UPDATE: Board denies former firefighter's disability pension

UPDATE: Board denies former firefighter's disability pension

UPDATE
The Rhode Island Pension Board on Wednesday went along with the recommendation of its disability subcommittee and denied firefighter Robert Lincourt's request for an accidental disability pension.

PROVIDENCE - A state disability subcommittee voted 3-2 last week to deny the request of firefighter Robert Lincourt for an accidental disability pension, essentially agreeing with town officials that he is fit to come back to work.

The decision was a preliminary victory for Mayor Charles Lombardi, though he said the full State Retirement Board must still consider the subcommittee's recommendation at a meeting scheduled for Wednesday.

The 3-2 decision came after Lombardi and labor attorney Vincent Ragosta publicly shared the testimony of doctors that Lincourt is healthy enough to work again and is in no way disabled.

"He's (Lincourt) not happy with me, but I've got a job to do, and that's what's best for the people of the town," Lombardi told The Breeze. "To sit back and do nothing and let this town be taken advantage of would cost us dearly and be a dereliction of duty."

Added Lombardi, "He's healthy, he has a lot to offer, and he needs to come back to work."

Lincourt did not return a call for comment.

If Lincourt, 41, gets his disability pension and lives to 80, said Lombardi, he'll end up taking $1.5 million in tax-free money from the state pension system. The town would pay another $879,000 in cost of living benefits. He said that would be $60,000 a year for an employee who worked three years for the North Providence Fire Department, from 2007 to 2010, before being diagnosed with cancer.

The $879,000 would be nearly twice the payment to Stephen Campbell, the firefighter who was awarded a disability pension after missing nearly half of his 10 years with the fire department, said Lombardi.

Under terms of the cancer presumption statute, said Ragosta, town officials agreed back in June of 2011 to pay Lincourt's salary and medical expenses while he was out on "injured on duty." He said those payments have continued for more than three years even though officials had the right to push their believe that Lincourt had not gotten cancer while on the job with the North Providence Fire Department. Lincourt's job as a landscaper puts him in close contact with pesticides and other chemicals, said Lombardi, further raising doubt that his job as a firefighter could have been blamed for the cancer.

At last week's subcommittee meeting, Ragosta publicly read into the record the testimony of both a town doctor and a certified independent medical examiner from Brown Medical School, Steven McCloy. Based on McCloy's "objective physical findings," Lincourt "is not disabled" despite having a "permanent scar" and "permanent loss of his right kidney" due to surgery.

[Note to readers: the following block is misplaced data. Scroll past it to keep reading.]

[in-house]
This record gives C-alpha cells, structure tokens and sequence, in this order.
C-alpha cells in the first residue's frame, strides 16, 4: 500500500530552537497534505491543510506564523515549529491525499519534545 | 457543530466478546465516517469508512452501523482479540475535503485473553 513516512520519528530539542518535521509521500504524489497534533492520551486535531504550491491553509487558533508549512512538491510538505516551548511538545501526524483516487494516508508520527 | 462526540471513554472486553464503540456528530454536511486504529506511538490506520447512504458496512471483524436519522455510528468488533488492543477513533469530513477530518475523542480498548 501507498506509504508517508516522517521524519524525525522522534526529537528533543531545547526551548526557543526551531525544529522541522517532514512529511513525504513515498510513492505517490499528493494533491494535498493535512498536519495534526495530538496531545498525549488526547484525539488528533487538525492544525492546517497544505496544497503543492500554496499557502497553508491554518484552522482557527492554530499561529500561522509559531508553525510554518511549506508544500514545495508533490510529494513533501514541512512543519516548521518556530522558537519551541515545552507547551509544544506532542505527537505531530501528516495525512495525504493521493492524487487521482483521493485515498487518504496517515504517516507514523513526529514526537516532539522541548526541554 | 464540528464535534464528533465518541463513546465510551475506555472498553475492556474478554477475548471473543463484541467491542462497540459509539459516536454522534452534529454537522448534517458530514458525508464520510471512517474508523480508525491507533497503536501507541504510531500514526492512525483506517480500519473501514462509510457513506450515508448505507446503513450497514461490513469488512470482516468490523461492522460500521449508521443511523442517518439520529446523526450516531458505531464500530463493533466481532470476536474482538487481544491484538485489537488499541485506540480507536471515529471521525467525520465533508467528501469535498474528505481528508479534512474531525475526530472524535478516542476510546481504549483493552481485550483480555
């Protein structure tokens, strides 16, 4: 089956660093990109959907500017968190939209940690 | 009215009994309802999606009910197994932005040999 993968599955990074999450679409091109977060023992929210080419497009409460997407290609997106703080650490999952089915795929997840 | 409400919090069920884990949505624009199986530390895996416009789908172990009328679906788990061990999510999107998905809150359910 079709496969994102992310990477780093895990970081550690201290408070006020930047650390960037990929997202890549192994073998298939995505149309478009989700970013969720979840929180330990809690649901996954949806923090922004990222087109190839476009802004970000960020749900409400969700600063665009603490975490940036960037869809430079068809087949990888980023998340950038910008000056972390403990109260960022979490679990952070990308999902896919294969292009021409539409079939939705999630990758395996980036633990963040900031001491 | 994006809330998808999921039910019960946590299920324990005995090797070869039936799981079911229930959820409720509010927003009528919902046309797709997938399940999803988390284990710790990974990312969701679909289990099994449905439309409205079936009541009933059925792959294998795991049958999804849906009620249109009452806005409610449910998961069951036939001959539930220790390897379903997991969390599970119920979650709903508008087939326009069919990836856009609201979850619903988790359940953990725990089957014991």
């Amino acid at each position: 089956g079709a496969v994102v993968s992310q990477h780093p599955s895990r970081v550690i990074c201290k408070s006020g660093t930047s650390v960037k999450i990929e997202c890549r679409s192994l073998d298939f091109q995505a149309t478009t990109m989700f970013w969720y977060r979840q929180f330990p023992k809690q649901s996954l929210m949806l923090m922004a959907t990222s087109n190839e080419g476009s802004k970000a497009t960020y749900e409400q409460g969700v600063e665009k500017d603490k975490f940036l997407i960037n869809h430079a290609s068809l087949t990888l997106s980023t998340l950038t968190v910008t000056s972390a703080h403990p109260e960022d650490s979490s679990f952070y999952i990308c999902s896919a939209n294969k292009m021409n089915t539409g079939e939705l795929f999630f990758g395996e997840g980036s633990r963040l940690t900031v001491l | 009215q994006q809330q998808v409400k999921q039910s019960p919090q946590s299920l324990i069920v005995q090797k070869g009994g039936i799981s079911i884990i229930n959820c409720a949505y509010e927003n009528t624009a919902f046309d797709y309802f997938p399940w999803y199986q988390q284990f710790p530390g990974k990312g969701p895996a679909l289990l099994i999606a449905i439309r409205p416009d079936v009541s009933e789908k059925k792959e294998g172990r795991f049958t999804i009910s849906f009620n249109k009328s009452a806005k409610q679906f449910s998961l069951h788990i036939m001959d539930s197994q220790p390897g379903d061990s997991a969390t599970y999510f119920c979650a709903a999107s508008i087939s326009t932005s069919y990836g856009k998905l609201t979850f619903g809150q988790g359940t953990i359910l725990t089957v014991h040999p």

Lincourt invoked the cancer presumption statute, stating that further exposure to the job of firefighting "increases his risk of cancer," said Ragosta.

"On that basis he believes he should not return to his role as a firefighter," stated the written testimony. "This belief is not supported by objective physical deficits or impairments in his examination."

According to Ragosta, Lincourt is simply speculating that something might happen, which is not sufficient cause to declare someone disabled. In his case, the remaining kidney is protected in "deep recesses" by a "dense cushion of fat" and "buried under strong muscle," according to McCloy's testimony.

Lincourt is capable of all duties, according to McCloy, but is not willing to re-expose himself to diesel fumes and other environmental factors involved with firefighting. That "mere apprehension of developing a disease" is not sufficient for a disability pension, according to town officials.

Ragosta said the Lombardi administration originally gave Lincourt the "benefit of the doubt" on the occupational cancer diagnosis, even though there were questions about whether the cancer came as a result of his job with the town.

Lombardi recalls how highly he thought of Lincourt back when he finished at the top of his class on the firefighting test. Lincourt had previously worked for him in his personal business, said the mayor, and he still thinks he's a great worker.

His personal feelings aside, said Lombardi, he must do everything he can to make sure disability pensions like these, that are not warranted, don't hurt local taxpayers for decades to come.

Ragosta said that Lincourt "is a good firefighter" and "needs to come back to work." A denial of his disability pension will likely provoke litigation, he said, but this case is one of those Lombardi "wants to take on" because he knows what's right.

Comments

Thank Christ somebody finally came to their senses and did the RIGHT thing for once!!!!!
I'm sure this isn't over yet.

I'm sure the mayor will have him waxing the trucks.